February 29, 2008

Not so flat flatbread

Well, it may not be flat, but it sure tastes delicious and was a cinch to make. This bread is great for dipping, and along with hummus (recipe provided below) and a few veggies, makes a great snack or light meal.

However, the topping is flavorful enough that the bread can stand on its own. The topping was inspired by a sudden craving for zatar (or za'atar), a Middle Eastern spice blend usually composed of sesame, thyme and/or oregano, salt and sumac. Not having any sumac lying around, I faked it and simply brushed the top of the bread with olive oil and sprinkled it with sesame seeds, sea salt, dried thyme and oregano.

Why it turned out so puffy, I'm not sure- it may be that I didn't roll it flat enough, or I let the loaves overproof during their second rise. Probably both of these factors contributed to the bread rising dramatically in the oven. But as with most baked goods, it's the taste that counts.

This is my entry into Bread Baking Day #7, hosted by Chili und Ciabatta.
Update: See the roundup here!

Not So Flat Flatbread
Makes 8 small breads.

2 cups whole wheat flour (I use white whole wheat)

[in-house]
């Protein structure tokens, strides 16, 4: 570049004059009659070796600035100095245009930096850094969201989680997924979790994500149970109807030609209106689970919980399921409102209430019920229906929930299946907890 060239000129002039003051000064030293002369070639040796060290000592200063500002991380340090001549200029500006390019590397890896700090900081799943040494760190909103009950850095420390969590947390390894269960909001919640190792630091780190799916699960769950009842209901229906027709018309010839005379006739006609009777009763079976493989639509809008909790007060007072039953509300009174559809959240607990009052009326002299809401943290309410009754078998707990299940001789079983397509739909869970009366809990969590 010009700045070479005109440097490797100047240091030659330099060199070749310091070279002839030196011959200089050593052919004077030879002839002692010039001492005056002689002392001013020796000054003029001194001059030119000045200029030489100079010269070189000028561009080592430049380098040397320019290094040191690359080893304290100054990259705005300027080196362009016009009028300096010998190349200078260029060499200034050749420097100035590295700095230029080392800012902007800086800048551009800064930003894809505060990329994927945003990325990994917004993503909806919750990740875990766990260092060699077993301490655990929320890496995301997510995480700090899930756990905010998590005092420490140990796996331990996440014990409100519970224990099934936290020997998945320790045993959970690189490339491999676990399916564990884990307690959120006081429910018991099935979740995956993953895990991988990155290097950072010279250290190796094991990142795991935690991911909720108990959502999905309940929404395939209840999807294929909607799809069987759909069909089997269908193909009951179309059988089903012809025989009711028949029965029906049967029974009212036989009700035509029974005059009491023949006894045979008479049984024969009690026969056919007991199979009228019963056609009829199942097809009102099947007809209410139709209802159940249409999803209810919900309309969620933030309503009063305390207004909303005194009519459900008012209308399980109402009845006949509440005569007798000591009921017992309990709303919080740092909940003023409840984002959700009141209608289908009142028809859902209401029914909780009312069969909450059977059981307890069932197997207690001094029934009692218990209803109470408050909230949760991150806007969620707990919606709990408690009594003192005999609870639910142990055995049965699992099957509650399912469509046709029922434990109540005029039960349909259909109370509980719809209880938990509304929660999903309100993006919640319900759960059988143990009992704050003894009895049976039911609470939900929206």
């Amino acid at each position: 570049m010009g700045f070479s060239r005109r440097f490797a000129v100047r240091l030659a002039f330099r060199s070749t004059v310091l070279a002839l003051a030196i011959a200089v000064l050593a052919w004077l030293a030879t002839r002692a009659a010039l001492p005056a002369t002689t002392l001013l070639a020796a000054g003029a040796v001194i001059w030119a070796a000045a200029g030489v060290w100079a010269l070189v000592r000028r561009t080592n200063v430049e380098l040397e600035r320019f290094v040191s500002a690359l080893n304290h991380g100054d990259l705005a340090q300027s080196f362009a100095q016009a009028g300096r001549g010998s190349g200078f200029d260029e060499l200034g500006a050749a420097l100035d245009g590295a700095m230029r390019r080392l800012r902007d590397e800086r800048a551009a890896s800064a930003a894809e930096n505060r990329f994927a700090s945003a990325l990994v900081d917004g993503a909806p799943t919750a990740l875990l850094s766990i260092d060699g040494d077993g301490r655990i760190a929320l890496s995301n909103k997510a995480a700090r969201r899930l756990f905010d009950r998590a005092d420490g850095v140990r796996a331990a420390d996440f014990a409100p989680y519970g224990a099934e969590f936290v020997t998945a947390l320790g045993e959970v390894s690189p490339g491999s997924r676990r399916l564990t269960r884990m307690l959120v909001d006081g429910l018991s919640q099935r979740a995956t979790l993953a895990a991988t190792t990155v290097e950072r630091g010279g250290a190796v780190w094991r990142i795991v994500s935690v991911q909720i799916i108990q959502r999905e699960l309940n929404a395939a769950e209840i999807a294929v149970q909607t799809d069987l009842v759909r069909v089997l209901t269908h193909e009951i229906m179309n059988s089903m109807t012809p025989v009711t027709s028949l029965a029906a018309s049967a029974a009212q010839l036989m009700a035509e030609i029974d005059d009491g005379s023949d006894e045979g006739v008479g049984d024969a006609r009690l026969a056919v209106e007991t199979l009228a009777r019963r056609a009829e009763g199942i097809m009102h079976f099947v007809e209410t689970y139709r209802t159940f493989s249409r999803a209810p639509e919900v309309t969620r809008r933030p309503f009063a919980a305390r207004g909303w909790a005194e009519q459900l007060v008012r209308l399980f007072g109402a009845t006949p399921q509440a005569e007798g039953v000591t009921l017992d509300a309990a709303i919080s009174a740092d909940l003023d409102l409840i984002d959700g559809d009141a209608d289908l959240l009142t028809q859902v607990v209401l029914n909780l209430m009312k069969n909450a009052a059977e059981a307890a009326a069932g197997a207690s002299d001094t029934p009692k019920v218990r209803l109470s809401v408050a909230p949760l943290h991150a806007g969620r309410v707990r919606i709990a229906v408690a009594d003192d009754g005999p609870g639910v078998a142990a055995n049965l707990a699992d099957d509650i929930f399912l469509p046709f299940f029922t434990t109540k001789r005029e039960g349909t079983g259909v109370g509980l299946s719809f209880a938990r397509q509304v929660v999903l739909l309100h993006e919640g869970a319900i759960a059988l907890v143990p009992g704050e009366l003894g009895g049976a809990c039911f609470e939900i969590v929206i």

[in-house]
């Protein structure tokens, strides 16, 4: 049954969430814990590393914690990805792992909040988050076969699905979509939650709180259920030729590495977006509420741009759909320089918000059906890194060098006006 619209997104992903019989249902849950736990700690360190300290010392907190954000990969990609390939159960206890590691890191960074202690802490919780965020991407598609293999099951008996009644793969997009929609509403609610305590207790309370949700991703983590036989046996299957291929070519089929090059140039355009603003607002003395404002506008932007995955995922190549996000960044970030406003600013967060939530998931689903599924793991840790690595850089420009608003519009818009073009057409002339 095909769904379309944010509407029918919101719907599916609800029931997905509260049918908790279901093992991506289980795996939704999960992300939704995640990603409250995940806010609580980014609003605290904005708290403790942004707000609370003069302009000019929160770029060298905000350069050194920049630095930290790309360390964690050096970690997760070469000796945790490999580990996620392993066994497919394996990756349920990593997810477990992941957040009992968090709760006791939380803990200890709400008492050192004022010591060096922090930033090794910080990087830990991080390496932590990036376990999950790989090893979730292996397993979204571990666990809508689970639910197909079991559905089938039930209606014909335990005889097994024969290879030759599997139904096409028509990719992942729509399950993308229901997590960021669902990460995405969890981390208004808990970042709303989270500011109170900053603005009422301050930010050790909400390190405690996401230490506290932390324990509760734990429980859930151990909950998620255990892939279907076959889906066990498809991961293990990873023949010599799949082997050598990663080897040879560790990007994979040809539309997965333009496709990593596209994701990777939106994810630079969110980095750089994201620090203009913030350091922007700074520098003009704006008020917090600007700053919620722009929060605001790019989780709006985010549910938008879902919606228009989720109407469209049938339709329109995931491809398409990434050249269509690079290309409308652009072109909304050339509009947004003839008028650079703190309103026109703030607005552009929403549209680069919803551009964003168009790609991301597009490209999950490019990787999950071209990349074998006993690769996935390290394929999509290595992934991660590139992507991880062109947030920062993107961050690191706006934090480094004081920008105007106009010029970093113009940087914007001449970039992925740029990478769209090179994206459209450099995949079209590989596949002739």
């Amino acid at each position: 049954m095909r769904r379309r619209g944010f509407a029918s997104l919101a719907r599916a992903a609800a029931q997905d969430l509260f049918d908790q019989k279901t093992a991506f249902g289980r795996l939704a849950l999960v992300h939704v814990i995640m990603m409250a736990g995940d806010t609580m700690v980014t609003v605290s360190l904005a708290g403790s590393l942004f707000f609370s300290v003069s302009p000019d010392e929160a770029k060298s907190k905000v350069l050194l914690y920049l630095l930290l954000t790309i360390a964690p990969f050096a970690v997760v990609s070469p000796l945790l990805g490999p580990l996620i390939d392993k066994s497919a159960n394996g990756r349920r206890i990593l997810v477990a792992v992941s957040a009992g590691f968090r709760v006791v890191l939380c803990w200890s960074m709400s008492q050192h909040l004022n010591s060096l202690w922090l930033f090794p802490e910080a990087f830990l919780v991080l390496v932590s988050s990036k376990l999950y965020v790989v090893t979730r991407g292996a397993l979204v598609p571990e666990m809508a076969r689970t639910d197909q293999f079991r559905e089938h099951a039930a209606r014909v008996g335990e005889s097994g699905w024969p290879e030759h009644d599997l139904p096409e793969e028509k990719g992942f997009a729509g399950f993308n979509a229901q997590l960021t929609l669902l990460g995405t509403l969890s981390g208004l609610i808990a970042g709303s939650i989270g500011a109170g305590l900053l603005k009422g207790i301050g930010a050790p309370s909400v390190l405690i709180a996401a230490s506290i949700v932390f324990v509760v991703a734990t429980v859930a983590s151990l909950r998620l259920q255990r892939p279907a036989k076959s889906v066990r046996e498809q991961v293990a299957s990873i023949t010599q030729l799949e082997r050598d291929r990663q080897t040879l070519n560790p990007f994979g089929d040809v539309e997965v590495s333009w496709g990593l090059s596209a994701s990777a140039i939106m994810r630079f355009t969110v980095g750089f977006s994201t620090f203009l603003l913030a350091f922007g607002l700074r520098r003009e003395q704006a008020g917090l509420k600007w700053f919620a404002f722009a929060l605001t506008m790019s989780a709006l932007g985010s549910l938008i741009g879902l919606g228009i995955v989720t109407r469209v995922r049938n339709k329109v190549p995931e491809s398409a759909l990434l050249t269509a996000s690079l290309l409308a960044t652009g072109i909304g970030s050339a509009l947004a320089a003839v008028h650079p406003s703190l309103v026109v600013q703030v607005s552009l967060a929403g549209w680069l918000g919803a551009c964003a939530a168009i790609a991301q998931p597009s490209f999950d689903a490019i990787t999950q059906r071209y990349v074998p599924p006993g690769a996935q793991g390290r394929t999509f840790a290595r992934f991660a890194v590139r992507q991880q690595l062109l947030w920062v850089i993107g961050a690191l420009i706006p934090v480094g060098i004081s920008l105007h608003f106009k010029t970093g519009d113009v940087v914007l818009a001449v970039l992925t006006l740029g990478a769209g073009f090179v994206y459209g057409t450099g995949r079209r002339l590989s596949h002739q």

1 package (2.5 tsp) yeast
3 tbsp sugar
3 tbsp olive oil
2 cups hot (~120 F) water
2.5-3 cups all-purpose or bread flour
2 tsp salt

olive oil
dried thyme
toasted sesame seeds

1. In a large bowl, mix whole wheat flour, yeast, and sugar.

2. Add hot water and olive oil, and stir vigorously for about 1 minute, until mixture is smooth.

3. Add white flour, 1/2 cup at a time, mixing well between additions, until you have a shaggy and soft, but homogeneous, mass. Towards the end, you'll have to use your hands to incorporate the last of the flour.

4. Let dough rest, covered, for 20 minutes. Use that time to prepare a clean, floured surface for kneading.

5. Sprinkle salt on dough. Knead for 8-10 minutes, adding flour as necessary to prevent sticking, until salt is evenly distributed, and dough is smooth and soft.

6. Let dough rise in a warmish place until doubled in size (This only took 45 minutes for me- there's a lot of yeast in this recipe).

7. Place baking stone*** on lowest rack in oven, and preheat to 450 F.

8. Turn dough out onto floured surface. Gently press dough out into a flat circle, then divide into 8 portions. Cover and let rest for 5-10 minutes.

9. Working with one portion at a time, roll out into a thin, approx. 6 x 8 inch rectangle. If dough doesn't want to stretch and keeps springing back when you try to roll it, cover and let it rest for another 10 min.

10. Once all pieces have been rolled out, place on peel or well-floured cutting board, cover and let rise for 20 minutes, until they're slightly puffy.

11. Working in batches of 2 or 3 (depending on the size of your baking stone), first either dimple the loaves with your fingertips, or flour the handle of a wooden spoon and press onto bread to make 3 or 4 lines (see photo above). Then brush the tops of the loaves with olive oil, and sprinkle on toppings.

12. Slide loaves onto baking stone and bake for 6-8 minutes, until loaves are just golden on top. Cool completely on rack.